These legally required meetings took place on 12th October in the churchyard. Normally the deadline for them is the end of April, but it was extended this year because of lockdown. The meetings opened with a prayer for Revd Paula's forthcoming ministry.

Guy has decided to step down as churchwarden, a responsibility he has taken very seriously. He has served conscientiously, always mindful of his fellow parishioners and their needs, of the church's work and of the building itself. He will be much missed in this role and was sincerely thanked. Mike was re-elected as churchwarden.

Reports for 2019 were officially adopted. They were completed by April, published on this site and are summarised here. Thirteen services took place in 2019: two of Holy Communion at which attendance was relatively low (a continuing trend), ten quite well-attended 'themed' services and one funeral. In the summer Revd Liz Simpson left after a much-valued incumbency here and the quest for a new Rector began; thanks go to all the clergy and lay leaders who have contributed to this process and who have taken services during the vacancy.

Many people give generously of their time and talents in support of the church. The PCC are very grateful to Sarah and her team of cleaners and flower arrangers; to Chris H and his team of 'Link' deliverers; to Sara D for playing at many services and also to Pam R and Holly for coming to play for us from time to time; to Deborah for so successfully organizing bookings at The Old School; to the Parish Meeting for their increased contribution towards the latter building; to Sara E for co-ordinating our page in the local news magazines and to everyone who contributes material; to Mike E for organizing churchyard grass-cutting and developing the website; to Mike and Sara for devising several church services; to our visitors, many of whom leave heartening messages in the Visitors' Book (numbers can't be reported this year as the church was locked at the time of writing); and to everyone who has made much-needed financial donations, notably in response to the hornbeam appeal, or worked hard on, and contributed to, fund-raising events – there were four of these, a Bridge evening at Hunstmill Farm, a pub evening, a Centenary celebration and a re-instated Duck Race.

Major expenditure was incurred in the removal of an unsafe hornbeam in the churchyard. Minor repairs were gutter/downpipe maintenance, clearing the tower, repairing the noticeboard and the outside light – thanks to Chris H for donating a new light and undertaking the two last jobs. The Old School hedge was removed, with a final decision on its replacement to be made once the development opposite is complete. Our contribution to the Church of England was paid in full. Next year's revenue is likely to be down, the church and Old School both having been shut; overheads on both remain, so probably only essential expenditure will be sensible for the time being.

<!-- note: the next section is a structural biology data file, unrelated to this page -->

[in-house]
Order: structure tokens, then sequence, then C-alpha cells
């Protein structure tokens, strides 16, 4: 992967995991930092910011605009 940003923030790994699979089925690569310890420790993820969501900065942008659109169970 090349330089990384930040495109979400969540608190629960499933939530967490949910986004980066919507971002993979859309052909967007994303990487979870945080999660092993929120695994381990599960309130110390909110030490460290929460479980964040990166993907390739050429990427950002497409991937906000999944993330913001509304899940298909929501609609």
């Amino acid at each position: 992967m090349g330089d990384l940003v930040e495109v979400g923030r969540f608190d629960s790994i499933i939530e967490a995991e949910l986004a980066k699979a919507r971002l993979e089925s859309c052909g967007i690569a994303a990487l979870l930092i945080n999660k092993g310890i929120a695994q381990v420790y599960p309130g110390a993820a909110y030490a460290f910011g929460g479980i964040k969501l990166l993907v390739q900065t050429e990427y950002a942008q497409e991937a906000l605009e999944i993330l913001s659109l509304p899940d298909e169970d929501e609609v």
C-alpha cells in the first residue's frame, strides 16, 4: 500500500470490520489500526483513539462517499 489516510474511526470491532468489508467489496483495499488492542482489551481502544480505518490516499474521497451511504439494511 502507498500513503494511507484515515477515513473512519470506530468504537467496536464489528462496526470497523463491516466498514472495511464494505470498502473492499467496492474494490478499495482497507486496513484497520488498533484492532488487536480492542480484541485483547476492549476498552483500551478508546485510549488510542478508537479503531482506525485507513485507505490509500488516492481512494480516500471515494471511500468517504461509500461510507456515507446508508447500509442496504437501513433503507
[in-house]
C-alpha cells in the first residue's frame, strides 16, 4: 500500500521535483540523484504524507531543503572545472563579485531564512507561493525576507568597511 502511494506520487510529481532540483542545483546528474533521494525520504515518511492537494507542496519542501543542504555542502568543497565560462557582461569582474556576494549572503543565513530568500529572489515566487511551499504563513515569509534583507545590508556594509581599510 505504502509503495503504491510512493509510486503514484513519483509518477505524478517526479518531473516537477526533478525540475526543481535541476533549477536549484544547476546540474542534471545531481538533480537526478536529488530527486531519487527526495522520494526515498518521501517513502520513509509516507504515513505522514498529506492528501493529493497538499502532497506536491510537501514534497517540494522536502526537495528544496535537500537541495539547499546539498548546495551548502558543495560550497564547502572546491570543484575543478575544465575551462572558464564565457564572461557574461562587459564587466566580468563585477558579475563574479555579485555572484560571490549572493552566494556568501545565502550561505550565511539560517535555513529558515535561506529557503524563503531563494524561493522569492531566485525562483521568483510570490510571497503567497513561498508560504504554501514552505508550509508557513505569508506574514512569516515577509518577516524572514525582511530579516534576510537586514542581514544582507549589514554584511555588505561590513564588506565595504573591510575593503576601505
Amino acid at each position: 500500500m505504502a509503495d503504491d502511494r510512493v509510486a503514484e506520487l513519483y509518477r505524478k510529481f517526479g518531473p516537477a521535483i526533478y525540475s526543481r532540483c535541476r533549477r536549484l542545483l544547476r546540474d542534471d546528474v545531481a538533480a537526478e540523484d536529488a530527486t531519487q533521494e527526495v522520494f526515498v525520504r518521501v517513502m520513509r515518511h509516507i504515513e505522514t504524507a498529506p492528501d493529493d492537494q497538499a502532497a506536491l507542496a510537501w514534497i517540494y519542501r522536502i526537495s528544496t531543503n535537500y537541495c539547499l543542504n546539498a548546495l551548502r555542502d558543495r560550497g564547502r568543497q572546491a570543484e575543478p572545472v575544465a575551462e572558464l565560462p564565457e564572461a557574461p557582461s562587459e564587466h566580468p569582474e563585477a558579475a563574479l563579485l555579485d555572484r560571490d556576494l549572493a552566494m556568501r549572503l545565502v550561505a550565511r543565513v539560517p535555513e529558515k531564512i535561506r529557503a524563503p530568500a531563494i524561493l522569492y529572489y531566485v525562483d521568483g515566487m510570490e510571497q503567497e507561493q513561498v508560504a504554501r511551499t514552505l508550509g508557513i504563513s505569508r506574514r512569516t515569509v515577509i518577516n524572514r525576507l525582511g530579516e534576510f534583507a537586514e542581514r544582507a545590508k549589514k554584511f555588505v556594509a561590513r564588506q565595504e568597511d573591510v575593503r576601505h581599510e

PCC members elected were Guy (treasurer), Nicky, Chris H and Di who will become sacristan and take on some of the warden's tasks. Mike was re-elected Deanery Synod representative. The meetings closed with The Grace.

To bring reflections up to date... this has been an extraordinary year in the life of our church, not just because of the pandemic, but also saying farewell to a long-serving Rector and the appointment of a new one: Revd Paula Smith was licensed in October. It has been sad to have the church locked, especially as it has always been policy here to keep it open and available, and it has been hard to have no services there and no face-to-face meetings, though there has been much activity online. Revd Paula 's arrival will mark a new chapter, and the continuing pandemic provides an impetus to rethink how things are done. The future looks challenging, but exciting.

The Remembrance Service will be at 10.50am on Sunday 8th November, led by Revd Paula. Sarah and Jean will clean and Sarah arrange flowers.

September/October 2020
Thought for the Month
'Then how heavily and abundantly was our small church loaded' wrote Laurie Lee in Cider with Rosie about Harvest Festivals in his rural Gloucestershire village in the early years of the last century; it was their favourite church service of the year.  We too may think nostalgically of churches laden with vegetables, fruit and flowers, villagers raising the roof singing 'Come, ye thankful people, come,' and a sumptuous Harvest Supper to follow – all of which, sadly, are unlikely this year.

But there is still a harvest, and many harvests.  We are privileged to live where we can see combines droning late into the night, livestock in the fields and plentiful fruit in the hedgerows, so it's easy to feel thankful for seasonal bounty and the skill and hard work of farmers who supply our food.  It's a time of year that can transfix us with beauty, sometimes in unexpected places: one evening in late October I arrived at Tesco's car park (other supermarkets are available) just as a brilliant sunset was lighting up the red-leaved bushes, so that the whole place seemed on fire – an awe-inspiring sight.